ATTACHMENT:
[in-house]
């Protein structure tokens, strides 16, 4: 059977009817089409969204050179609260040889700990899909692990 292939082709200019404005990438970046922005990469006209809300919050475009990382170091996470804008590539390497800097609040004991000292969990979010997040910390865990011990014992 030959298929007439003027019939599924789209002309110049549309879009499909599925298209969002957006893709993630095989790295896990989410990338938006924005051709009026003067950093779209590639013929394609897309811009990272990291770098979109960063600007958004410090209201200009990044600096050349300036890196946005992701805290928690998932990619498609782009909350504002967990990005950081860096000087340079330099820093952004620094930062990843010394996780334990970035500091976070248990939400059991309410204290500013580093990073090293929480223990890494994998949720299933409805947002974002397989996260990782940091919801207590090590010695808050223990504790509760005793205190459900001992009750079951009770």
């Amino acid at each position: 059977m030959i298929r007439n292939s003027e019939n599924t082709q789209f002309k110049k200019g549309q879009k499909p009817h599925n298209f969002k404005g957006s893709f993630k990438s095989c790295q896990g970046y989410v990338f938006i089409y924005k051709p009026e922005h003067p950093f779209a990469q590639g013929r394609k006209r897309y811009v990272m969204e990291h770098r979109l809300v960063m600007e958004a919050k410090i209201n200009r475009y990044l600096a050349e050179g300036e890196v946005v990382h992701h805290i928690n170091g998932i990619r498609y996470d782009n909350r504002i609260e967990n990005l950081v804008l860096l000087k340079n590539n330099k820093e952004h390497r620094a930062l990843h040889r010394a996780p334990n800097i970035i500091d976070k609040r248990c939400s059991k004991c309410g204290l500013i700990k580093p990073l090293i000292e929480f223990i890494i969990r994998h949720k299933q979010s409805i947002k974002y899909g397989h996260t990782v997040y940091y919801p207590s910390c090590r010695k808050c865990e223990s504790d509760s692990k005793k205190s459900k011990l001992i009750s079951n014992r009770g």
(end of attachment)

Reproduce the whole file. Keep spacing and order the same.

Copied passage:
[in-house]
């Protein structure tokens, strides 16, 4: 059977009817089409969204050179609260040889700990899909692990 292939082709200019404005990438970046922005990469006209809300919050475009990382170091996470804008590539390497800097609040004991000292969990979010997040910390865990011990014992 030959298929007439003027019939599924789209002309110049549309879009499909599925298209969002957006893709993630095989790295896990989410990338938006924005051709009026003067950093779209590639013929394609897309811009990272990291770098979109960063600007958004410090209201200009990044600096050349300036890196946005992701805290928690998932990619498609782009909350504002967990990005950081860096000087340079330099820093952004620094930062990843010394996780334990970035500091976070248990939400059991309410204290500013580093990073090293929480223990890494994998949720299933409805947002974002397989996260990782940091919801207590090590010695808050223990504790509760005793205190459900001992009750079951009770």
């Amino acid at each position: 059977m030959i298929r007439n292939s003027e019939n599924t082709q789209f002309k110049k200019g549309q879009k499909p009817h599925n298209f969002k404005g957006s893709f993630k990438s095989c790295q896990g970046y989410v990338f938006i089409y924005k051709p009026e922005h003067p950093f779209a990469q590639g013929r394609k006209r897309y811009v990272m969204e990291h770098r979109l809300v960063m600007e958004a919050k410090i209201n200009r475009y990044l600096a050349e050179g300036e890196v946005v990382h992701h805290i928690n170091g998932i990619r498609y996470d782009n909350r504002i609260e967990n990005l950081v804008l860096l000087k340079n590539n330099k820093e952004h390497r620094a930062l990843h040889r010394a996780p334990n800097i970035i500091d976070k609040r248990c939400s059991k004991c309410g204290l500013i700990k580093p990073l090293i000292e929480f223990i890494i969990r994998h949720k299933q979010s409805i947002k974002y899909g397989h996260t990782v997040y940091y919801p207590s910390c090590r010695k808050c865990e223990s504790d509760s692990k005793k205190s459900k011990l001992i009750s079951n014992r009770g």